Waggle to the Sun
In my essay on Paleolithic cave art, I expressed astonishment at how long ago people like ourselves first appeared in the world. All around the world, there are caves with drawings that are tens of thousands of years old, and these drawings are compelling evidence that the people who drew them had the same sense of self that we do today.
I was thinking that this cave art may have been the earliest appearance of symbolic communication, where knowledge is abstracted and fixed in a manner that other‘s’ can learn from. But I thought this only because I had forgotten something I had once learned as a child: That honeybees communicate the position of food to each other — by dancing.
There is a simple waggle dance that bees do when they return inside their dark nest. They orient their dance around gravity, and the direction they move in as they “waggle” (shimmy quickly from side to side) shows other bees where food can be found. Bees that observe the dance of the returning bee “understand” that the angle of the waggle dance against the pull of gravity represents the angle relative to the sun where food can be found. Other aspects of the dance convey how far the bees should fly along that angle.
It’s quite remarkable, and quite old — some zoologists think that bee dancing is 10 to 20 million years old. The dance has been adapted to changing conditions: some species dance on the outside of their hives, and since the sun is directly visible, they don’t need to use gravity as a token for the sun’s position on the horizon. Like most communication, it doesn’t blindly control behavior. Many bees will, even after observing the dance of their hive mates, willfully continue to harvest from the food sources they know well. This confusion, the fact that the dance only triggers some bees to change where they look for nectar, actually reflects a nuanced survival strategy, since unanimity can easily cause whole societies to perish from a single mistake.
As humans, we live off the fruits of a trillion bee dances, because many of the plants we eat are pollinated during the travels of bees. Bees dance unaware of what they do — they fly about in the bright midday sun, and the discovery and enjoyment of food fixes in them a remembrance of where they are, to supplement their knowledge of where the hive is.
“Knowledge” hardly expresses what they experience, because there’s no evidence that such simple creatures have any awareness of what they do, even though the dance uses Trigonometry. The Golden Ratio spirals in plants and in the bodies of sea creatures show that nature doesn’t require consciousness to embody a mathematical pattern. A monkey that heaves itself from one branch to another doesn’t need to know math to depend on their bodies ability to instantly calculate how much tension each muscle should release to arrive within reach of the other branch. And math is what the bees do when they arrive back into the dark hive. Their bodies know where the food is, and where the sun was on the horizon where they found it. All their bodies need to do is transpose the axis of the sun’s position to the plumb of gravity, and then dance.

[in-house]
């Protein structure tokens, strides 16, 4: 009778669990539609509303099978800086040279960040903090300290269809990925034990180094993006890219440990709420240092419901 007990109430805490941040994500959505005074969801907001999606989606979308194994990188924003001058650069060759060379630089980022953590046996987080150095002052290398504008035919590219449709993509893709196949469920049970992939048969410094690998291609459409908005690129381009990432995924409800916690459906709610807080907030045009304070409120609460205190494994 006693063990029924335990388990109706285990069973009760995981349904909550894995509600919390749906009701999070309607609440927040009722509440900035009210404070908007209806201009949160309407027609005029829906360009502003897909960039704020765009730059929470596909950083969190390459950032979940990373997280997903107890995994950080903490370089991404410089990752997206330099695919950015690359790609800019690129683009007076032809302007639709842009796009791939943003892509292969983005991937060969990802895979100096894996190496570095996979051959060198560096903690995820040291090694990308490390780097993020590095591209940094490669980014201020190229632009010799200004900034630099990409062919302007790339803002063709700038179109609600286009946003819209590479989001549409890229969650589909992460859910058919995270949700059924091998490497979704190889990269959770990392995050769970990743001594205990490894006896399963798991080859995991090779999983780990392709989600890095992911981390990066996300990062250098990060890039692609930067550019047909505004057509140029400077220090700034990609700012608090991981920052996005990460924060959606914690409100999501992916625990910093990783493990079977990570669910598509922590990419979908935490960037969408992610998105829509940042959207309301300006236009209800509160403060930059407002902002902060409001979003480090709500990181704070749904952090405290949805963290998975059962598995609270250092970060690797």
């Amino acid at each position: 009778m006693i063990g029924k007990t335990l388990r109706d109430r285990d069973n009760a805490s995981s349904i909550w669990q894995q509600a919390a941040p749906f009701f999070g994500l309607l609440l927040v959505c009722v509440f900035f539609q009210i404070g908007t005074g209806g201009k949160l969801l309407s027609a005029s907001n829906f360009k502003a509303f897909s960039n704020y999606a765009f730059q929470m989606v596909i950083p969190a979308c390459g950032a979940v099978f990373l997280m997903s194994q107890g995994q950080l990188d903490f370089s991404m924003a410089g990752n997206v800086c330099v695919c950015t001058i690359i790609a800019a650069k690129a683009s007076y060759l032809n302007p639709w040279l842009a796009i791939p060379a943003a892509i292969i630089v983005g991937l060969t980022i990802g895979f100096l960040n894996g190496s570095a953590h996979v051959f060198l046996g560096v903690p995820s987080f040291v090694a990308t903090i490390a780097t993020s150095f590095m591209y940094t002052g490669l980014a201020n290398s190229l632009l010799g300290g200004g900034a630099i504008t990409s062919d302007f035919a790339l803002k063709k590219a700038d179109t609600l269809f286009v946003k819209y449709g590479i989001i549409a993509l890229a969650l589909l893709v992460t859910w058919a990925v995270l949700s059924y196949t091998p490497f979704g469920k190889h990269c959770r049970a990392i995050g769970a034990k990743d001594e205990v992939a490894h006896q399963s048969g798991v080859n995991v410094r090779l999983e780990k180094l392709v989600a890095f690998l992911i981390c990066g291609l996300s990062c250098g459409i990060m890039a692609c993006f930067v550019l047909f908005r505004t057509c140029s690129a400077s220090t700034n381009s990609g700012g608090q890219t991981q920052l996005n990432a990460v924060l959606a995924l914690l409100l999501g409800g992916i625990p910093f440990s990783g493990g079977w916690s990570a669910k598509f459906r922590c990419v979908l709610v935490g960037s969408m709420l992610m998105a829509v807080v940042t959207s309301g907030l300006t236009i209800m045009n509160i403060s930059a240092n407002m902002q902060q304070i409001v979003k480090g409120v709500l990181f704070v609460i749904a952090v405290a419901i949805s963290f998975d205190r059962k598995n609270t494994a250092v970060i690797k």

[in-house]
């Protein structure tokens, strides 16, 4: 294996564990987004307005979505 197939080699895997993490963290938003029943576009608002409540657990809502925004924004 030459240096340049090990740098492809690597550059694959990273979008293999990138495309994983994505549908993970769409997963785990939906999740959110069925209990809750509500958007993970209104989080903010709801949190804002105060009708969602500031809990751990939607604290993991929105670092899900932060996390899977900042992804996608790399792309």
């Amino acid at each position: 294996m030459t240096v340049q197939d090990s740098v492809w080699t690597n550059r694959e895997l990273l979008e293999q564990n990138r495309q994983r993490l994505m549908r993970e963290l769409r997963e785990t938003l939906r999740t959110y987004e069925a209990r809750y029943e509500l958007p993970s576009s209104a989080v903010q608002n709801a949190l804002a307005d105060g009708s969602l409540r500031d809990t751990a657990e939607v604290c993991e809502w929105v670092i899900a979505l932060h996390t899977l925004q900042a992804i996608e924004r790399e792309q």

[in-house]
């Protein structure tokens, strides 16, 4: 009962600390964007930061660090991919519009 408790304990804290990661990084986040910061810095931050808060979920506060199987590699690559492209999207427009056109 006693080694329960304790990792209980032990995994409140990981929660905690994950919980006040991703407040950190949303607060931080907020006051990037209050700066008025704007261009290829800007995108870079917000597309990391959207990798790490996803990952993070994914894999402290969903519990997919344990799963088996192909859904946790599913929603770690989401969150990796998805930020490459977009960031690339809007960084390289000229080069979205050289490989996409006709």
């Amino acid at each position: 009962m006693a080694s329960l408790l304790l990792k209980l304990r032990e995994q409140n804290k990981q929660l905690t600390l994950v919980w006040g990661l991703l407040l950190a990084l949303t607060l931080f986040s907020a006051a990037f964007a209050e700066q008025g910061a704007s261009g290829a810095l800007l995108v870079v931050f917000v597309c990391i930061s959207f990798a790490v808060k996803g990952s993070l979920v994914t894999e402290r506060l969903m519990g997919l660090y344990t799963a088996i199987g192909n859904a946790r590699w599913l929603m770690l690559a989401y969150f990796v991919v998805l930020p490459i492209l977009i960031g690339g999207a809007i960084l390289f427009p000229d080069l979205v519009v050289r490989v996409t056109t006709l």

Bees show the power, and the glory, of action without knowing. They know neither in the noonday sunlight or the dark inner combs of their hives. Their life is about doing, not knowing. The entire hive — tens of thousands of bees, “finds” a new nest site because individual bees search, and dance, and check the candidate sites other bees danced about, and dance once again, until they all, each and every one of them, move to the consensus best site. It’s one instance of unanimity, that swarm, betting all they are on a waggle dance.
We know, in the ways that bees cannot. We’re aware of our plans, and when we communicate, we know what we’re saying. We live much of our lives in the spaces between what we want to say, or show, and the receptiveness of the people around us. Much of our happiness depends on whether we feel people listen to us; much of our sense of security depends on our confidence in the people we listen to.
When I think of bees, I consider the power of not knowing, of the dances we make in the dark unseen places that exist between us. There’s so much we see that we never speak of, and there is so much we feel that we can’t explain, even to ourselves. We’re like bees that find fresh food, never realizing that we were spurred to this place by some dance, never knowing how improbable it was to find ourselves, after a long, exhausting journey, amidst these flowers.
I think our entire culture is a series of noisy, competing dances, because the talking, the shouting, the movements are what we like to do, just as the bees hum loudly as they swarm around each other. All the awareness we have, all the warnings and entreaties we give each other, all the subtle, exquisite art we make to communicate the beauty we’ve found, likely serves a completely different end than we think. We know we do art and science because we want to direct our fellows to the beauty that we’ve discovered as individuals. We know this just as the bees waggle with pleasure as they resonate with the direction of their last meal.
Far in the future, we’ll look back on today’s Babel, and we’ll see ourselves as bees that unknowingly discerned, amidst all the noisy stories, a chord that plumbed a way forward.
Every dance is an act of faith.